Format Twitter ‘created_at’ Date with Javascript

This is a quick snippet to format the date string returned in the ‘created_at’ property of a typical Twitter XML/JSON request. The request returns a string such as : “Tue Apr 07 22:52:51 +0000 2009″ which you’ll probably want to localize and clean up before sticking it on your page.

The following function takes the date returned by Twitter, converts it to local time and formats it to :
Tue Apr 07 • 10:52 PM

// pass in the 'created_at' string returned from twitter //
// stamp arrives formatted as Tue Apr 07 22:52:51 +0000 2009 //
function parseTwitterDate($stamp)
// convert to local string and remove seconds and year //		
	var date = new Date(Date.parse($stamp)).toLocaleString().substr(0, 16);
// get the two digit hour //
	var hour = date.substr(-5, 2);
// convert to AM or PM //
	var ampm = hour<12 ? ' AM' : ' PM';
	if (hour>12) hour-= 12;
	if (hour==0) hour = 12;
// return the formatted string //
	return date.substr(0, 11)+' • ' + hour + date.substr(13) + ampm;

Of course there are plenty of other ways to do this, including parsing it on the server using php or .net.
If you have a better implementation or suggestion go ahead and post it in the comments below.

  • mike

    how do you call and use this from as3?

  • Stephen Braitsch

    You don’t. If you wanted to parse a Twitter feed with AS3 you’d request the feed from Flash and write a separate but similar function to handle the result. I’d probably use a regular expression to parse the returned XML date string since the AS3 date object lacks the JS date methods shown in the example above.

  • Annie

    What if you want to get rid of the created date completely? I am creating a twitter feed for my website and would like to just show the text of my tweet and nothing else.


  • Stephen Braitsch

    Then all you want is the ‘text’ property of the ‘status’ node.
    For example look here:
    statuses -> status -> text
    or something like this in actionscript.
    var list:XMLList = statuses.status;
    var tweet:String = list[0].text;
    will return the text of the first tweet in the list.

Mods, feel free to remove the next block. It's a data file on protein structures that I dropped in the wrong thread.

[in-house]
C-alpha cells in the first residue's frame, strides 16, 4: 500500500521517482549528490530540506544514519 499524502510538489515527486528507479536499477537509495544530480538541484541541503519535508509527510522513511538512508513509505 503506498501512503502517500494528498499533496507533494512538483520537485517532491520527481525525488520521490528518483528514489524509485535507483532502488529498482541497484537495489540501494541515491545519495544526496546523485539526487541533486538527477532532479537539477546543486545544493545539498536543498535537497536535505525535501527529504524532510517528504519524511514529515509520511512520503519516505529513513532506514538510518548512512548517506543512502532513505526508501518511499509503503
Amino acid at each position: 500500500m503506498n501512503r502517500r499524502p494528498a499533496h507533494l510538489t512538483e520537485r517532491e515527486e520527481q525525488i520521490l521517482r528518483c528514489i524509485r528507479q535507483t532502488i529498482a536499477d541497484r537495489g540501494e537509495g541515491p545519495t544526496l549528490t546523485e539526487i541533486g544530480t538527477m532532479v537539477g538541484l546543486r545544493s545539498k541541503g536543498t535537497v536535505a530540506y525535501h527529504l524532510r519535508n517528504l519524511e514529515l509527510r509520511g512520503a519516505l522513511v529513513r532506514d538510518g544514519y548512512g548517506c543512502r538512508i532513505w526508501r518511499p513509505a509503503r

• Brenen

    This does not work at all.. It returns things like ‘Thursday, J • anuar PM’ and ‘NaN • Na PM’ in IE. These are just from your Recent Twitter side bar thing. The problem is that toLocaleString makes it into full month and day names. The IE problem is because twitter’s format isn’t in standard javascript format. I made a little thing just to make it function, if you want to take the seconds off and such, go ahead.

    function parseTwitterDate(text) {
    var newtext = text.replace(/(\+\S+) (.*)/, ‘$2 $1′)
    var date = new Date(Date.parse(text)).toLocaleDateString();
    var time = new Date(Date.parse(text)).toLocaleTimeString();
    return date +’ • ‘ + time;

    returns Sunday, January 31, 2010 • 4:01:53 PM

  • Brenen

    function parseTwitterDate(text) {
    var newtext = text.replace(/(\+\S+) (.*)/, ‘$2 $1′)
    var date = new Date(Date.parse(newtext)).toLocaleDateString();
    var time = new Date(Date.parse(newtext)).toLocaleTimeString();
    return date +’ • ‘ + time;

  • loige

    Your last submission does not seems to work on safari for windows :S

  • kylie rose

    @BRENEN – your script works perfectly. thanks for sharing!

  • Uddy

    @BRENEN – works perfectly. thanks for sharing

  • http://comingsoon Jamie

    @BRENEN when I use your code this is the result;

    December -2147483629, 1969 -8:-31:-23 GMT-05:00

    Not Sunday, January 31, 2010 • 4:01:53 PM

  • Hal

    @BRENEN – great code; thanks for sharing. I’m no regex expert, but I was able to get it working in Safari by running two expressions – one to grab everything after the time, then another to move the time zone to then end to satisfy the datetime format issue for the date object. I’m sure someone that knows what they are doing could combine the two into one regex:

    function parseTwitterDate(text) {
    //running regex to grab everything after the time
    var newtext = text.replace(/(\d{1,2}[:]\d{2}[:]\d{2}) (.*)/, ‘$2 $1′);
    //moving the time code to the end
    newtext = newtext.replace(/(\+\S+) (.*)/, ‘$2 $1′)
    var date = new Date(Date.parse(newtext)).toLocaleDateString();
    var time = new Date(Date.parse(newtext)).toLocaleTimeString();
    return date;

  • jtwg

    Thanks @BRENEN. Great tip, solved my problem.

    I don’t know whether to be madder at Twitter or Microsoft for needing this.

  • Mark

    Thank for the function, i modified it to my own version. I had to translate it in dutch timeformat.